“The husband, wife, father, mother, or children of a patient in a state hospital for the mentally disordered, the estates of such persons, and the guardian or conservator and administrator of the estate of such patient shall cause him to be properly and suitably cared for and maintained, and shall pay the costs and charges of his transportation to a state institution. The husband, wife, father, mother, or children of a patient in a state hospital for the mentally disordered and the administrators of their estates, and the estate of such person shall be liable for his care, support, and maintenance in a state institution of which he is a patient. The liability of such persons and estates shall be a joint and several liability, and such liability shall exist whether the person has become a patient of a state institution pursuant to the provisions of this code or pursuant to the provisions of Sections 1026, 1368, 1369, 1370, and 1372 of the Penal Code.” (§ 7275.)
On its face, there is no question that section 7275 grants DSS a claim against Thomas's estate for the cost of his care and treatment while he is committed to Patton State Hospital. In spite of the clear statutory language, however, the public guardian argues that section 7275 is unconstitutional as applied to Thomas because it denies Thomas equal protection under the law. The public guardian claims that Thomas is similarly situated to inmates transferred to a state hospital for treatment while incarcerated and points out that these individuals are not asked to pay for their care. By asking Thomas to pay for his care, the public guardian contends the state is unfairly asking a small segment of society, specifically the pretrial detainee, to pay for the protection of society, which is and should be a public-borne cost.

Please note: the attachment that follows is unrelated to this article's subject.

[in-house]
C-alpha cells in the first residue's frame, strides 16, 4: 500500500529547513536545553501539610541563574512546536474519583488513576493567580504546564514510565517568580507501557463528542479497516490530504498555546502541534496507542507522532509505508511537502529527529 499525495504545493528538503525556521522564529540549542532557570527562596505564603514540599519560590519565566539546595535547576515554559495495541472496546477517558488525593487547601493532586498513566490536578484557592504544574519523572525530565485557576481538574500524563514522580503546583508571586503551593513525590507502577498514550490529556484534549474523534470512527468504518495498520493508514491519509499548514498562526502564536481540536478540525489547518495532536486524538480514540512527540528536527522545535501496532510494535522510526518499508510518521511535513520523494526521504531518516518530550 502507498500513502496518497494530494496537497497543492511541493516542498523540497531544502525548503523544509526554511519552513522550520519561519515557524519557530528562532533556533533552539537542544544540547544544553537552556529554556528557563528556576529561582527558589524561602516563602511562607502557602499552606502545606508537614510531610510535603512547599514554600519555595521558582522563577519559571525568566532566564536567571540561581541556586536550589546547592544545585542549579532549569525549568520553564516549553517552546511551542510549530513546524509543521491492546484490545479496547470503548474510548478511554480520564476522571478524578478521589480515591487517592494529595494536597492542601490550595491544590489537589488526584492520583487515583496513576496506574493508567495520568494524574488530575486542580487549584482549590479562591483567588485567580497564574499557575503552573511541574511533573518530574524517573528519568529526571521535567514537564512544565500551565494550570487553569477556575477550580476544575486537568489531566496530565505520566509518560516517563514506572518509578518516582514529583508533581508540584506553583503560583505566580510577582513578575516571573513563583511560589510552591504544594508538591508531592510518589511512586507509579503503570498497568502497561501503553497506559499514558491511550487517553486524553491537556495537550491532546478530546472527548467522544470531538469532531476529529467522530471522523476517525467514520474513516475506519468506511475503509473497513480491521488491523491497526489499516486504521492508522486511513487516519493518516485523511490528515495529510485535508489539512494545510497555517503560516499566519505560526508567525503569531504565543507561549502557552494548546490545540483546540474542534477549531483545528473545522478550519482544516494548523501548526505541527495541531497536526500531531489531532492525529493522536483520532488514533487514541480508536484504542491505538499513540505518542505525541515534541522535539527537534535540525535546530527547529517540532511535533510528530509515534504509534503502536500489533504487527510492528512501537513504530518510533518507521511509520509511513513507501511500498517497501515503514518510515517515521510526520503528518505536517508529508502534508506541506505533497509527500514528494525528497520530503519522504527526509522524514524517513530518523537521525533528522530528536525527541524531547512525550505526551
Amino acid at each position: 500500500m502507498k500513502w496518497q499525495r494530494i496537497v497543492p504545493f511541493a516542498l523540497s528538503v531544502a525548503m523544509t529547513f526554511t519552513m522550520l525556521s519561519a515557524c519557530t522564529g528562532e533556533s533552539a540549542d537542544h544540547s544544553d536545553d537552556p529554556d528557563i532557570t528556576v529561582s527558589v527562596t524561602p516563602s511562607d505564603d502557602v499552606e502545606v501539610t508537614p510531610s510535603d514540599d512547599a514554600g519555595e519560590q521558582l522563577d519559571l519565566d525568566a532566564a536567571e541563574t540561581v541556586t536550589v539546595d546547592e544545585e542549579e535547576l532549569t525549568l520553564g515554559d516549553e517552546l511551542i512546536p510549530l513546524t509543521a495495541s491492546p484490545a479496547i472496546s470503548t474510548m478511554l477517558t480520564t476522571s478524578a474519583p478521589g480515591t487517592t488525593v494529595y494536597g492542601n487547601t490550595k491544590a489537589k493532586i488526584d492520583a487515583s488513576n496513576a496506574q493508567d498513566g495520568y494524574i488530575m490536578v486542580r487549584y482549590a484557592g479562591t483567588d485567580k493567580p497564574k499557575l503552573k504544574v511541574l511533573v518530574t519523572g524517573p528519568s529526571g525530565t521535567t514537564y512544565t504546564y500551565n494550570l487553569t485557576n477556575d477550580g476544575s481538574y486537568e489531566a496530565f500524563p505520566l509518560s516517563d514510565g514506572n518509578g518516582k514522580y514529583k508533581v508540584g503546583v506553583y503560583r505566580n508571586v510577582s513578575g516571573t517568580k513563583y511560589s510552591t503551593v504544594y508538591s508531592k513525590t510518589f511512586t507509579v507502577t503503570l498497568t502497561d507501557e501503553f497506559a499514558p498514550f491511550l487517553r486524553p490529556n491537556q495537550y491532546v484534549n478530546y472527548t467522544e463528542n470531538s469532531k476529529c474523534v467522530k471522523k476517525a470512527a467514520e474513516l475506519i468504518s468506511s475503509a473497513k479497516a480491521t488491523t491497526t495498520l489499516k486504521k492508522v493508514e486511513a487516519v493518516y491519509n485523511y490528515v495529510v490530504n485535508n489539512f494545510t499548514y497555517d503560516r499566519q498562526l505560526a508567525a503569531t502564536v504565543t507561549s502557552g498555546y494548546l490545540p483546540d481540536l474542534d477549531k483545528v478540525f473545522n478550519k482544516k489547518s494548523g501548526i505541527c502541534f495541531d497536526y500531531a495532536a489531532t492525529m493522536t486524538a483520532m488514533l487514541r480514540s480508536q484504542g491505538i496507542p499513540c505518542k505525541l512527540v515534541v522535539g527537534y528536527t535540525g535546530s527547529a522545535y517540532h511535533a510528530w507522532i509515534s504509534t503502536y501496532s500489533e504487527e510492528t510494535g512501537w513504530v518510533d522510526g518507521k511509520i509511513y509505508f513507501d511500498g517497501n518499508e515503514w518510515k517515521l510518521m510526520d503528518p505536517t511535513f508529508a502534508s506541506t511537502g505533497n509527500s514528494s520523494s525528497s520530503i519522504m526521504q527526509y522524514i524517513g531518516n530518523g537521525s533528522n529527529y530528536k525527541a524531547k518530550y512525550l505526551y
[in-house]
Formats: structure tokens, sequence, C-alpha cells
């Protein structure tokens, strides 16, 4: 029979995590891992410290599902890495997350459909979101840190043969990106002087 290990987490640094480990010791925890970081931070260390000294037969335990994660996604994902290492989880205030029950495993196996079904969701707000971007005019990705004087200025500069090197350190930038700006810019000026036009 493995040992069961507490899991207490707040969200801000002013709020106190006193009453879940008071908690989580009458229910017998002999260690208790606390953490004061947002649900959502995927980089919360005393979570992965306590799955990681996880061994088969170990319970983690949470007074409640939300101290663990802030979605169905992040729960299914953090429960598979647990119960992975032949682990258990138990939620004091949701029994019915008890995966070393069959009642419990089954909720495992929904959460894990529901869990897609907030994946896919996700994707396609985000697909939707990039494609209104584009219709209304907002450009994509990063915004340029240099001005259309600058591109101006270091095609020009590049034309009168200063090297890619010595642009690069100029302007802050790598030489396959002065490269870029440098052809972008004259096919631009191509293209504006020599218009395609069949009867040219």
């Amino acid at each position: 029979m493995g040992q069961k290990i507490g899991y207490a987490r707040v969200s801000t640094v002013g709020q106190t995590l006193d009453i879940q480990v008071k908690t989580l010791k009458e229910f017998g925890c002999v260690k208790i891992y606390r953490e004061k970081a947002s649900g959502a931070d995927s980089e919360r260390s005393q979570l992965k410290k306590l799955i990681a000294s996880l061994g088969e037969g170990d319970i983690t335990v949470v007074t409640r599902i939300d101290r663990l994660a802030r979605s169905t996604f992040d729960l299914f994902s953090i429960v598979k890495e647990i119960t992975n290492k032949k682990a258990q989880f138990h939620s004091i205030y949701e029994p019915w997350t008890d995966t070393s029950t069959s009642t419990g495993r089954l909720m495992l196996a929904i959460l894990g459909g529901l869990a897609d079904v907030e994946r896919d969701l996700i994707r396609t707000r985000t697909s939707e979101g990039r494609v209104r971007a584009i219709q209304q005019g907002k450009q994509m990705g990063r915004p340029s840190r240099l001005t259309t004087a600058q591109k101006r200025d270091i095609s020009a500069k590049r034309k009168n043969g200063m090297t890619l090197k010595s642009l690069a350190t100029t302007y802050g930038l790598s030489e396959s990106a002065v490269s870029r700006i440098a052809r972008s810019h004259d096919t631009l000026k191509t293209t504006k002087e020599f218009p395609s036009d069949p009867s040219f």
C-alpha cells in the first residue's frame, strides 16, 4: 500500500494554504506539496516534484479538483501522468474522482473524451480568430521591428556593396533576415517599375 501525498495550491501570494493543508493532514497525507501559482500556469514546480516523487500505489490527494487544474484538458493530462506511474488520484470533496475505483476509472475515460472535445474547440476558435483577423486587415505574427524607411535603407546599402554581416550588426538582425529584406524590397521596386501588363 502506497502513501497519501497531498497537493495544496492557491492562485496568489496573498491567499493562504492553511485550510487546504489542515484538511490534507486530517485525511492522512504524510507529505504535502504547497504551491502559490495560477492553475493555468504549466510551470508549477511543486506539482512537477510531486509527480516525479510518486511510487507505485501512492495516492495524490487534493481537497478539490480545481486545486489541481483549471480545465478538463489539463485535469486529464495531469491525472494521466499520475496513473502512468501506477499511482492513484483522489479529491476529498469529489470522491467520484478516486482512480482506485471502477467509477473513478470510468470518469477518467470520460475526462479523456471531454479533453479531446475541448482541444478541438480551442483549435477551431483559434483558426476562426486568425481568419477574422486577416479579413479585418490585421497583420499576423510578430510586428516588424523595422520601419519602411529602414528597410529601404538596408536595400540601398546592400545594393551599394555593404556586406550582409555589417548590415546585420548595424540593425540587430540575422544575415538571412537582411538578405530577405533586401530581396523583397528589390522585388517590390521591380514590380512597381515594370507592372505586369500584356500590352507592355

“ ‘The concept of the equal protection of the laws compels recognition of the proposition that persons similarly situated with respect to the legitimate purpose of the law receive like treatment.’ ” (in re garY W. (1971) 5 cal.3d 296, 303, 96 Cal.Rptr. 1, 486 P.2d 1201, quoting Purdy & Fitzpatrick v. State of California (1969) 71 Cal.2d 566, 578, 79 Cal.Rptr. 77, 456 P.2d 645.) We begin any equal-protection analysis by asking whether the persons disparately affected are “similarly situated for purposes of the law challenged.” (People v. Gibson (1988) 204 Cal.App.3d 1425, 1438, 252 Cal.Rptr. 56.) If so, we next examine whether there is a rational basis for the disparate treatment sanctioned by the Legislature. A classification is constitutionally infirm only if “so unrelated to the achievement of any combination of legitimate purposes that we can only conclude that the legislature's actions were irrational.” (Vance v. Bradley (1979) 440 U.S. 93, 97, 99 S.Ct. 939, 59 L.Ed.2d 171.) The equal protection clause contained in article I, section 7, of the California Constitution is coextensive with its federal counterpart found in the Fourteenth Amendment to the United States Constitution. (Department of Developmental Services v. Ladd (1990) 224 Cal.App.3d 128, 139, 273 Cal.Rptr. 485 (Ladd ).)